While hysteria and fearmongering over the governance of a Republican president have become standard—George W. Bush was frequently referred to as “Bushitler”—present-day anti-Trumpers have taken the acrimony to another level. Sadly, public schools are on the frontlines.
Just six days after the election, the teachers union in Los Angeles supported students who skipped school to protest the “politics of fear, racism and misogyny.” “As educators, as people spending every day with students and caring about each student’s future, we believe we have a sacred role in times like these,” the union said in a statement. Sacred? Too bad the union didn’t use its newly discovered religious faith to preach to the students that if they are indeed so upset with the president-elect, they should vent their dissatisfaction after the school day or on a weekend.
San Francisco social-studies teacher Fakhra Shah claims she knows “first-hand what it’s like to be on the receiving end of anti-Muslim slurs and stereotyping. The United Educators of San Francisco posted her “Lesson Plan on the 2016 Election” on its website. “DO NOT: Tell [students] that we have LOST and that we have to accept this,” it emphatically advises teachers. “We do not have to accept ANYTHING except that we must and will fight for justice against an unjust system and against unjust people.” The anger and denial here is just the tip of the iceberg:
(I know that [students] might curse and swear, but you would too if you have suffered under the constructs of white supremacy or experienced sexism, or any isms or lack of privilege. You would especially do so if you have not yet developed all of the tools necessary to fight this oppression. It is our job to help them develop these tools, ie the language etc., Let’s not penalize and punish our youth for how they express themselves at this stage.) (Hate mongering people see this as an invitation to use profanity, keep your hate to yourselves, our students are not hateful.)
The rest of this alarming and borderline illiterate “lesson plan”—with links to left-wing magazine Mother Jones and the George Soros-funded website Democracy Now!—continues in a similar vein (and, to be appreciated fully, should be read in its entirety). While teachers are free to accept or reject the lesson plan, the idea that any teacher would use any part of it is truly alarming.
There’s more. Down the peninsula from San Francisco is Google’s home city of Mountain View. At the local high school, “Holocaust scholar” Frank Navarro compared Trump with Hitler in an attempt to show his students “that the 2016 election is a reflection of the past.” Navarro was put on paid leave on November 10, but returned to the classroom a week later. In Texas, under the watchful eye of a teacher, two tenth-grade students staged a skit featuring “The Assassination of Donald Trump.” Parents were outraged by the performance, in which one of the boys made a gunfire sound effect with his cell phone as the other boy, portraying Trump, fell to the ground in mock death. The teacher and his students were “reprimanded.”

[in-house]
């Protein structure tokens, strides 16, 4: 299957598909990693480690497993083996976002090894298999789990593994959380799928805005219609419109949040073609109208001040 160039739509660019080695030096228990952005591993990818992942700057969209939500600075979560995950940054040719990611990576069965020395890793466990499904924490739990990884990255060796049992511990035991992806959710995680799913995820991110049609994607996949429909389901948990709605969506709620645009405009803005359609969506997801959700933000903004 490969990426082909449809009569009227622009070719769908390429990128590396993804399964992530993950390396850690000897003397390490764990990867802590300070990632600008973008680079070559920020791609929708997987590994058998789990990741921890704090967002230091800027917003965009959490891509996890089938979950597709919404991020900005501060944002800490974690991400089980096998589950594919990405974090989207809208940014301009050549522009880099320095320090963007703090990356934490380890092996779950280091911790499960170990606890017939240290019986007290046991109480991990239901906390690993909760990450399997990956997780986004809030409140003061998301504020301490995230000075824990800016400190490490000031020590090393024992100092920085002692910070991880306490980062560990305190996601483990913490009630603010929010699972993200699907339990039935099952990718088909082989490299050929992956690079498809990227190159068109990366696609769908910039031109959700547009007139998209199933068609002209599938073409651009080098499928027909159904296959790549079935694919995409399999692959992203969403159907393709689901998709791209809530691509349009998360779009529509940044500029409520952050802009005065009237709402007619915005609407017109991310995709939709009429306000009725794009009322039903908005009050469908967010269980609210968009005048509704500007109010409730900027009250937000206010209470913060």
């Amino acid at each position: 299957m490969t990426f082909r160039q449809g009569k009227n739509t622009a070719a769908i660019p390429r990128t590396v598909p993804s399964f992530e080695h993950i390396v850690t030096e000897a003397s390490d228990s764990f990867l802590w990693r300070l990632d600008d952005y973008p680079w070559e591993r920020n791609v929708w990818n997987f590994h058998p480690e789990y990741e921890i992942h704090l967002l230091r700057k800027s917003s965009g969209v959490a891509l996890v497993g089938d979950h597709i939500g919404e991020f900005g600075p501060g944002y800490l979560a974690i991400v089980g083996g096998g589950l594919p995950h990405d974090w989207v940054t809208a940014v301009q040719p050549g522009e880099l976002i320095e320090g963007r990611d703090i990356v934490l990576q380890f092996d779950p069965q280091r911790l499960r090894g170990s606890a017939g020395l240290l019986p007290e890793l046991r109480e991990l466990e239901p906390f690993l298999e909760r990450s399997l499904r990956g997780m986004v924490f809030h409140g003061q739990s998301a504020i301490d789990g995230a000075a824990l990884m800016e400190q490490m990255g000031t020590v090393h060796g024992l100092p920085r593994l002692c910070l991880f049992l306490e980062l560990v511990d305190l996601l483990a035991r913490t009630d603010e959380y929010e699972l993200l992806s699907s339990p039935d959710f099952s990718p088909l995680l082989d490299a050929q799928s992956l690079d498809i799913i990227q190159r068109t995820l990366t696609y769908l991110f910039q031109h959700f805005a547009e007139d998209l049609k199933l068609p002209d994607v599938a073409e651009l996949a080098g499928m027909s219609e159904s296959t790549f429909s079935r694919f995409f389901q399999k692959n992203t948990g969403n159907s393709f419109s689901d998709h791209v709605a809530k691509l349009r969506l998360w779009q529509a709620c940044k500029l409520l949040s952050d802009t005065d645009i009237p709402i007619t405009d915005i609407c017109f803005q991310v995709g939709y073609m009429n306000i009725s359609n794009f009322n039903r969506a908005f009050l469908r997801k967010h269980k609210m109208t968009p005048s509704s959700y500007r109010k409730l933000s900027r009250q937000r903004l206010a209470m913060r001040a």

Recall that when a second grader nibbled a Pop Tart into the shape of a gun in Maryland a couple of years ago, he was suspended for two days. Maybe had he chewed a second Pop Tart into a replica of George W. Bush, and pointed his “gun” at it, he too could have gotten away with a reprimand.
An eighth-grade student in Alabama was paddled by the assistant principal for writing “Trump” on the blackboard, allegedly because the time for discussing the election had passed. (Alabama is one of 15 states with laws allowing corporal punishment in schools.) Does anyone doubt that if the student had written “I♥Hillary” on the board, he would have received a pat on the back instead of a beating? In Montgomery County, Maryland, anti-Trump students severely beat up a classmate for wearing a “Make America Great Again” cap. Ditching school, the irony-challenged perpetrators brandished signs reading, “Love Trumps Hate.”
To state the obvious, bullying is wrong, but it’s especially galling when bullying is condoned and encouraged by teachers. Educators owe it to their students to tell them that the election is over, and that Trump won fair and square. Marching and screaming won’t change anything. Fanning flames and ratcheting up the indoctrination of our kids is unacceptable. If they must develop post-election lesson plans, why not focus on how the Electoral College works? Or on the great tradition our country has for a peaceful transfer of power? Teachers might suggest to their students that they follow the advice of President Obama, who said that we should give Trump a chance.
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